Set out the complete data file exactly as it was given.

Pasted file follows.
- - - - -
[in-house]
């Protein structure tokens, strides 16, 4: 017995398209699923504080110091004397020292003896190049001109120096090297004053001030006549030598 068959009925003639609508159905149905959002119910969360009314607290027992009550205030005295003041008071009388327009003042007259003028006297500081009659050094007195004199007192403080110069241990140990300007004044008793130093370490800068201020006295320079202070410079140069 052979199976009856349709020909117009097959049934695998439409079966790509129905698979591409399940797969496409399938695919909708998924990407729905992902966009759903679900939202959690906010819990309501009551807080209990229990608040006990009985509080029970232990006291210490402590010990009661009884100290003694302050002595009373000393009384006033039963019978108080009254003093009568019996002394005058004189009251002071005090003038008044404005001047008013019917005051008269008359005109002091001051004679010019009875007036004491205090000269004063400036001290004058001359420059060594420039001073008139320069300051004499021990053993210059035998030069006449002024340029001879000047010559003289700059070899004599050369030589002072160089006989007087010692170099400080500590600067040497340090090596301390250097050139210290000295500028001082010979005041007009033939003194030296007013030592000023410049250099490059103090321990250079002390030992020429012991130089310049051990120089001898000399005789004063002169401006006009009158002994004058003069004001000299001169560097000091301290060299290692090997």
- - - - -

[in-house]
């Protein structure tokens, strides 16, 4: 017995398209699923504080110091004397020292003896190049001109120096090297004053001030006549030598 068959009925003639609508159905149905959002119910969360009314607290027992009550205030005295003041008071009388327009003042007259003028006297500081009659050094007195004199007192403080110069241990140990300007004044008793130093370490800068201020006295320079202070410079140069 052979199976009856349709020909117009097959049934695998439409079966790509129905698979591409399940797969496409399938695919909708998924990407729905992902966009759903679900939202959690906010819990309501009551807080209990229990608040006990009985509080029970232990006291210490402590010990009661009884100290003694302050002595009373000393009384006033039963019978108080009254003093009568019996002394005058004189009251002071005090003038008044404005001047008013019917005051008269008359005109002091001051004679010019009875007036004491205090000269004063400036001290004058001359420059060594420039001073008139320069300051004499021990053993210059035998030069006449002024340029001879000047010559003289700059070899004599050369030589002072160089006989007087010692170099400080500590600067040497340090090596301390250097050139210290000295500028001082010979005041007009033939003194030296007013030592000023410049250099490059103090321990250079002390030992020429012991130089310049051990120089001898000399005789004063002169401006006009009158002994004058003069004001000299001169560097000091301290060299290692090997």